Professor Kosta repeats her popular course from 2015 with a few variations:
Germany’s Weimar Republic (1919-1933) rose out of the ashes of World War I to become both an immensely creative and fraught period of the twentieth century. The exciting capital Berlin, a laboratory of modernity, was the center of radical experimentation in the visual and performing arts, in mass entertainment and theater, and in literature and architecture. While the cultural stage was vibrant and intoxicating, the shell shock of World War I, the demands of the Versailles Treaty, economic instability, social upheaval, and political turmoil also haunted the celebrated roaring twenties. To explore the rich landscape of the 1920s, this seminar examines the avant-garde movements Expressionism and Dada along with the vast social changes and technological developments exemplified in Lang’s film Metropolis and Brecht’s theater. Still relevant today, this period continues to fascinate us.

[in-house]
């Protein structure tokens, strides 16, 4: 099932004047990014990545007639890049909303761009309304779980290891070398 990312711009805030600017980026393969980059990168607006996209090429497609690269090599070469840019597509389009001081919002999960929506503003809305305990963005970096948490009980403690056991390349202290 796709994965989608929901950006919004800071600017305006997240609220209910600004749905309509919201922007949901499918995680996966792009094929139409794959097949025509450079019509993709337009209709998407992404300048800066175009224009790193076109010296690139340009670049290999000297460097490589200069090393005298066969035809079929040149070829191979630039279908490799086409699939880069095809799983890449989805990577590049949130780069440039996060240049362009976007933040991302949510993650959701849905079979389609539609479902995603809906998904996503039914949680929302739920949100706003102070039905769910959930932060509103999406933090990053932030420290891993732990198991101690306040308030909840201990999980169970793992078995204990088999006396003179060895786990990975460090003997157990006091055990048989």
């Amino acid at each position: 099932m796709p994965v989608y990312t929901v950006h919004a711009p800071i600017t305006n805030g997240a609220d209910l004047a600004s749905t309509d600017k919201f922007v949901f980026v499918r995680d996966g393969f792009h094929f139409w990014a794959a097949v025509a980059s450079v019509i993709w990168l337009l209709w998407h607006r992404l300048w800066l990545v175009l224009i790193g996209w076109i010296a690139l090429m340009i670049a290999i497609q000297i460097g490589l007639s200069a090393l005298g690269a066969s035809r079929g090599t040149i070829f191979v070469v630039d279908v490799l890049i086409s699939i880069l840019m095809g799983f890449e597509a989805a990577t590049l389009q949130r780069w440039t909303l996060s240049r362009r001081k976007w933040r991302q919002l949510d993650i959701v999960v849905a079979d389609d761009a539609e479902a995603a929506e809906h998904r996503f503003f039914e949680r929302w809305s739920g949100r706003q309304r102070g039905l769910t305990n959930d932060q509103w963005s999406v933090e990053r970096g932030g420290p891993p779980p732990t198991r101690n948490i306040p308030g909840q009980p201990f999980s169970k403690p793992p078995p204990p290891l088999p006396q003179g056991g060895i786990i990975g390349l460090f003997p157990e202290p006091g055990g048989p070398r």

The movie The Blue Angel will be screened in the classroom on February 12, 2018.